Skip to comments.America’s Crisis of Political Legitimacy
Posted on 04/03/2014 5:59:10 AM PDT by don-o
The Founders were right to posit that a breakdown of the limits of government would cause a breakdown of consent. Only 22 percent of likely voters say the current government has the consent of the governed.
Across many decades, my minds eye sees Professor Samuel Beer pacing the lecture hall stage at Harvard, talking about the accession of Henry II to the throne of England in 1154 and the end of 20 years of anarchy.
Beers interest is not antiquarian, because he is focused on timeless principles and especially on their contemporary relevance. He uses Henry II to introduce the class to the concept of political legitimacy, which he defined in his writing as the claim of a government to the obedience and loyalty of their citizens/subjects, and the underlying principles that determine how the right to make this claim is gained or lost.
Throughout the year, the class time travels to societies in crisis over legitimacy: From the England of Henry II to its long revolution of 1640 to 1688 to the American Revolution in 1776, the French and Russian Revolutions of 1789 and 1917, and Weimar Germany as Hitler comes to power in 1933.
In each instance, a government has forfeited its claim to obedience and loyaltyat least in the view of a significant portion of its subjectsand has broken down. The questions are: Why? And what comes next? At the extreme, a politys condition reaches the state described by a Russian revolutionary leader when he said that the Bolsheviks did not seize power; they found it lying in the gutter and picked it up.
(Excerpt) Read more at theimaginativeconservative.org ...
We have a one way representative republic. The feds do what they will do regardless of what we want, and the reps come back once in a while and represent what they will be doing to us while they steal our wallets.
“The root of this crisis is that over the past two generations, we have come to accept as routine the idea that various special interests are allowed to capture pieces of the governmentexecutive departments, regulatory agencies, congressional committees, appropriators, parts of the tax codeand use governmental power to tax, spend, regulate, subsidize, prosecute, or forbear for the advantage of the interest and its allies in the bureaucracy.”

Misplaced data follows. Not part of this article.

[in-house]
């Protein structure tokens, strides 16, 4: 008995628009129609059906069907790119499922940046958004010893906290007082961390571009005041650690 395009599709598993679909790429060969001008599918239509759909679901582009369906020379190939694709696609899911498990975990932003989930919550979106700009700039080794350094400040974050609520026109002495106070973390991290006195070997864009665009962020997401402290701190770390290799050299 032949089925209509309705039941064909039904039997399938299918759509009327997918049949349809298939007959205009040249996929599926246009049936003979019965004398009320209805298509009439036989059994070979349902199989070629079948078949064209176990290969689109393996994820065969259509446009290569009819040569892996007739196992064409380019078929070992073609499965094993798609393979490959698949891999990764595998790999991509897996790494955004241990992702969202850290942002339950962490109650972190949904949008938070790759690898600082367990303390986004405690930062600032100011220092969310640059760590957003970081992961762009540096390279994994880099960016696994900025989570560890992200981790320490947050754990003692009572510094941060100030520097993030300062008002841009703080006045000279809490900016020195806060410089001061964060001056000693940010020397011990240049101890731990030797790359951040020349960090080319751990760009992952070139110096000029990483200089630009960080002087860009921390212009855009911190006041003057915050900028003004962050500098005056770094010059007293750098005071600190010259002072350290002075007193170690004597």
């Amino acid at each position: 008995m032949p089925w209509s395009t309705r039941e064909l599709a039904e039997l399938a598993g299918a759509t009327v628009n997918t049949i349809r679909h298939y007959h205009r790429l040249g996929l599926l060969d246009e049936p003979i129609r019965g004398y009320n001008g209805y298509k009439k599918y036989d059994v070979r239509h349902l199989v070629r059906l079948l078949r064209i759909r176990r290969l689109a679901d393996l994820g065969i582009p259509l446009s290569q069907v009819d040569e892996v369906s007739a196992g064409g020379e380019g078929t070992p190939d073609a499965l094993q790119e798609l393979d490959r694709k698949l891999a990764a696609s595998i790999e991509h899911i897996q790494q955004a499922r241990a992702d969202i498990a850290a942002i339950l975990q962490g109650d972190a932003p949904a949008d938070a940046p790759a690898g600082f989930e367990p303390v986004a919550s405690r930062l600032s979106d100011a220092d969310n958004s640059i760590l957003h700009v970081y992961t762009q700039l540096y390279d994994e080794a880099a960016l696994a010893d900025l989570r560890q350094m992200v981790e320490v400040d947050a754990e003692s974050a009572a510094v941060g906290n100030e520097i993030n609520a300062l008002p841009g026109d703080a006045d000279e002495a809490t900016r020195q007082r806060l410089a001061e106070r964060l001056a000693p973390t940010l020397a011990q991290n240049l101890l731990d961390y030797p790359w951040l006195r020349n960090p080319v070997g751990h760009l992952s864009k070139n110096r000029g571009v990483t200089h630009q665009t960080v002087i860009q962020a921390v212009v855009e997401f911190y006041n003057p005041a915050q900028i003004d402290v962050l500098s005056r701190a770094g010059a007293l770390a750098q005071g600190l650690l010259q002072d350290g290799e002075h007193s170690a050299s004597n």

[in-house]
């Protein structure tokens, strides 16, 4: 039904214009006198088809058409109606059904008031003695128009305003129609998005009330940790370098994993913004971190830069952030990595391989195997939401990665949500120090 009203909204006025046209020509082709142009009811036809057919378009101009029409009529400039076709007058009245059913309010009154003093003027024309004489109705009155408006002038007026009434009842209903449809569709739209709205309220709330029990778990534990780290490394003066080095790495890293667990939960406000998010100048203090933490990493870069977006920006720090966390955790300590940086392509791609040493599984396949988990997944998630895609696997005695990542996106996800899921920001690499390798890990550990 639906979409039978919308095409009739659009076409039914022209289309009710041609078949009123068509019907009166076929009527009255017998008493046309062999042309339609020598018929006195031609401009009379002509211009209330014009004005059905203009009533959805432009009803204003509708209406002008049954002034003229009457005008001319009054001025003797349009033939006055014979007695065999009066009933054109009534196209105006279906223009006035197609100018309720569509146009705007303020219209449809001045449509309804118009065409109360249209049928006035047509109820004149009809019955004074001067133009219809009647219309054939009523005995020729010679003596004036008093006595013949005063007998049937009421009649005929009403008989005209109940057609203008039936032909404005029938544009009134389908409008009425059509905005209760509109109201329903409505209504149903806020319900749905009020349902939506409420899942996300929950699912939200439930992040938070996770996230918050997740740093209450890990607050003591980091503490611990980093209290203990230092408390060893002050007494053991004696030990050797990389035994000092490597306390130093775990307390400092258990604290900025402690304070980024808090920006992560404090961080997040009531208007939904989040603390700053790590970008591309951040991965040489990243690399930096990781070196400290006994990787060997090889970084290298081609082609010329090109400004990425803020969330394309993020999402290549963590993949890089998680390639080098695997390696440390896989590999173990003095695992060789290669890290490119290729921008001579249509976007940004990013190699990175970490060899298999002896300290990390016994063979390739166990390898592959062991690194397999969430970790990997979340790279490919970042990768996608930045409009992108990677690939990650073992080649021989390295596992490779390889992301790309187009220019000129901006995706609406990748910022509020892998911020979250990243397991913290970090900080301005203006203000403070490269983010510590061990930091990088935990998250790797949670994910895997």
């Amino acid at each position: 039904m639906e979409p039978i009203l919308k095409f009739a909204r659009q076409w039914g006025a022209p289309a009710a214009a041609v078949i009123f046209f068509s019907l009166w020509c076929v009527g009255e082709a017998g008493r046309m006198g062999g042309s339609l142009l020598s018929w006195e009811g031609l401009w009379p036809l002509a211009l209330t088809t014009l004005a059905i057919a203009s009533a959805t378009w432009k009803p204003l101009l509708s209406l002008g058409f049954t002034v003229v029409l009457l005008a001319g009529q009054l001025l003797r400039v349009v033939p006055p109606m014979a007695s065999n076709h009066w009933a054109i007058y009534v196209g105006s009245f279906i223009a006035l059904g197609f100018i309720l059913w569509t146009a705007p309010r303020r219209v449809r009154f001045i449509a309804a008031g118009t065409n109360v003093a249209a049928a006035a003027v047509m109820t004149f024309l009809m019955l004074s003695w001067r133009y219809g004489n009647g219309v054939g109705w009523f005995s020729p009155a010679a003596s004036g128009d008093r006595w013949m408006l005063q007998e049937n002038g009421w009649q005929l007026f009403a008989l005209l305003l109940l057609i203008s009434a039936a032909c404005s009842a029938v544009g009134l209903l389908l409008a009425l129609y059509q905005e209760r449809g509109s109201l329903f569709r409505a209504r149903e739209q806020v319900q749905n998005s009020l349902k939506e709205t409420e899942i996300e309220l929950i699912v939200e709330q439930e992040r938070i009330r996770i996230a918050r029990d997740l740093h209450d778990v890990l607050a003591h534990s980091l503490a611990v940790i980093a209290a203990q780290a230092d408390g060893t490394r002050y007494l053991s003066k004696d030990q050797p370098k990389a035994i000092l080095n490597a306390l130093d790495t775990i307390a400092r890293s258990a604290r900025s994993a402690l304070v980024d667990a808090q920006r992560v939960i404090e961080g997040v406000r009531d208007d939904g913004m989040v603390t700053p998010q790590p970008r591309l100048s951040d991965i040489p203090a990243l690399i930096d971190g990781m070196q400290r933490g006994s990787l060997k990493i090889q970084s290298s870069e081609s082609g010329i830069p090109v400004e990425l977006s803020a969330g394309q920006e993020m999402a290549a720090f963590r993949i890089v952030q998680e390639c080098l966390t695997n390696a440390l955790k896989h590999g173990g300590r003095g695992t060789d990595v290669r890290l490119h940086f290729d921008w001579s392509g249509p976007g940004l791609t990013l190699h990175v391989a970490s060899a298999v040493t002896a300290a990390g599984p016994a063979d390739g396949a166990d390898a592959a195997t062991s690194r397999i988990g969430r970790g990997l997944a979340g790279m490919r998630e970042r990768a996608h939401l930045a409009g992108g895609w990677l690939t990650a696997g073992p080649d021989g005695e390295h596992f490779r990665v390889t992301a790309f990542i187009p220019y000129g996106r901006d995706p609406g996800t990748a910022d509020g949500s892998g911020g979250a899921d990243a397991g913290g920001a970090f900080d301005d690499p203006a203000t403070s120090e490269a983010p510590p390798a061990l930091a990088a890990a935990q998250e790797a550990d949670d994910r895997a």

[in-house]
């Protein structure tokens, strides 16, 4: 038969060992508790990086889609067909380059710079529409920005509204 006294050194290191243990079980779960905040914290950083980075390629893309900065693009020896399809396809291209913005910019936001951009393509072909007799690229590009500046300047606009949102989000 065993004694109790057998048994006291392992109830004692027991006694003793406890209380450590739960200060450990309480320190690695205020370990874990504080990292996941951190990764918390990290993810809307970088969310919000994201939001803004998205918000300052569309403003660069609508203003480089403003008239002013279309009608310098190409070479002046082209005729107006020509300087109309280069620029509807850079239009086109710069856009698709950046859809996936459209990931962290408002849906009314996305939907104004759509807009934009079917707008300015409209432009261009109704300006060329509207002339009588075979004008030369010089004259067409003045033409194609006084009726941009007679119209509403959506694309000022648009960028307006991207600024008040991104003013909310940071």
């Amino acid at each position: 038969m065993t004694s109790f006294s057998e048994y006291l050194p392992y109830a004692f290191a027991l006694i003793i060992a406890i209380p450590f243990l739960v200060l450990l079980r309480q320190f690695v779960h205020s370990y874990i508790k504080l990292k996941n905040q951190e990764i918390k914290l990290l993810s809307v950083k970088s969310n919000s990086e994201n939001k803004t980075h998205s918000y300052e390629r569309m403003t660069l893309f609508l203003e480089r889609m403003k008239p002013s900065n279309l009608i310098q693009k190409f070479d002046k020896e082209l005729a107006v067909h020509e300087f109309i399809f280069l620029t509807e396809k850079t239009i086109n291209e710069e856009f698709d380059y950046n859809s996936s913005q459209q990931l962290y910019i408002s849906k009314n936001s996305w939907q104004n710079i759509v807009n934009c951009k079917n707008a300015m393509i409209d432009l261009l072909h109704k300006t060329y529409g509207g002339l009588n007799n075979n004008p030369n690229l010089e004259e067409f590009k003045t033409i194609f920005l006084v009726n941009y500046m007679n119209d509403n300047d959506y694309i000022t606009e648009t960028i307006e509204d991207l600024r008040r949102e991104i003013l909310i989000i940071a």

The gov’t we have now is not legitimate and does not operate with the consent of the governed.
We obey because they’ll kill us, not because we see them as a legitimate authority to be respected.
Legitimacy is the most critical aspect of government.
Napoleon is credited with saying that bayonets are extremely versatile, but that you can’t sit on one.
IOW, military force is a poor substitute for legitimate government, to which people submit because they believe it is right to do so, and indeed will fight to maintain.
Americans have (historically) considered our government to be legitimate because they revere the Constitution. I have been amazed for some decades at the enthusiasm with which liberal judges and legislators chop away at the Constitution that provides their own legitimacy.
Reminds me of the cartoons in which a character is sawing away on the tree branch on which he’s sitting. We respect judicial decisions because they are, in theory, valid interpretations of the Constitution. Decisions that obviously deviate from this just weaken legitimacy.
Images of the storming of the Bastille come to mind. Pray that is not necessary.
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